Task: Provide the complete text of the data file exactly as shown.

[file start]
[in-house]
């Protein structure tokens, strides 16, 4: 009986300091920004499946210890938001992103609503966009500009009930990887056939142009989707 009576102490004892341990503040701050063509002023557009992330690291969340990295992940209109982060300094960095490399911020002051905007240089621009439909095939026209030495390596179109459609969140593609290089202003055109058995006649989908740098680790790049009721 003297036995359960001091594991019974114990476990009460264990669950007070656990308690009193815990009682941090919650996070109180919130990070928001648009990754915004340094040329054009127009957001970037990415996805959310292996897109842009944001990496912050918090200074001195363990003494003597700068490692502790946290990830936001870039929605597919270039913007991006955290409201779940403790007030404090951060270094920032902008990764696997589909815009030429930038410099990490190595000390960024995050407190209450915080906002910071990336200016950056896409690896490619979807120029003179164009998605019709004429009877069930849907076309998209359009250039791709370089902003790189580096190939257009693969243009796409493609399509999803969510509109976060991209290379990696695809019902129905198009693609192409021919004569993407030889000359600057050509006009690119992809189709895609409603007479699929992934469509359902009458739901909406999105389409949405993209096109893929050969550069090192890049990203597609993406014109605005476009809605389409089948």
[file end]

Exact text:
[in-house]
């Protein structure tokens, strides 16, 4: 009986300091920004499946210890938001992103609503966009500009009930990887056939142009989707 009576102490004892341990503040701050063509002023557009992330690291969340990295992940209109982060300094960095490399911020002051905007240089621009439909095939026209030495390596179109459609969140593609290089202003055109058995006649989908740098680790790049009721 003297036995359960001091594991019974114990476990009460264990669950007070656990308690009193815990009682941090919650996070109180919130990070928001648009990754915004340094040329054009127009957001970037990415996805959310292996897109842009944001990496912050918090200074001195363990003494003597700068490692502790946290990830936001870039929605597919270039913007991006955290409201779940403790007030404090951060270094920032902008990764696997589909815009030429930038410099990490190595000390960024995050407190209450915080906002910071990336200016950056896409690896490619979807120029003179164009998605019709004429009877069930849907076309998209359009250039791709370089902003790189580096190939257009693969243009796409493609399509999803969510509109976060991209290379990696695809019902129905198009693609192409021919004569993407030889000359600057050509006009690119992809189709895609409603007479699929992934469509359902009458739901909406999105389409949405993209096109893929050969550069090192890049990203597609993406014109605005476009809605389409089948």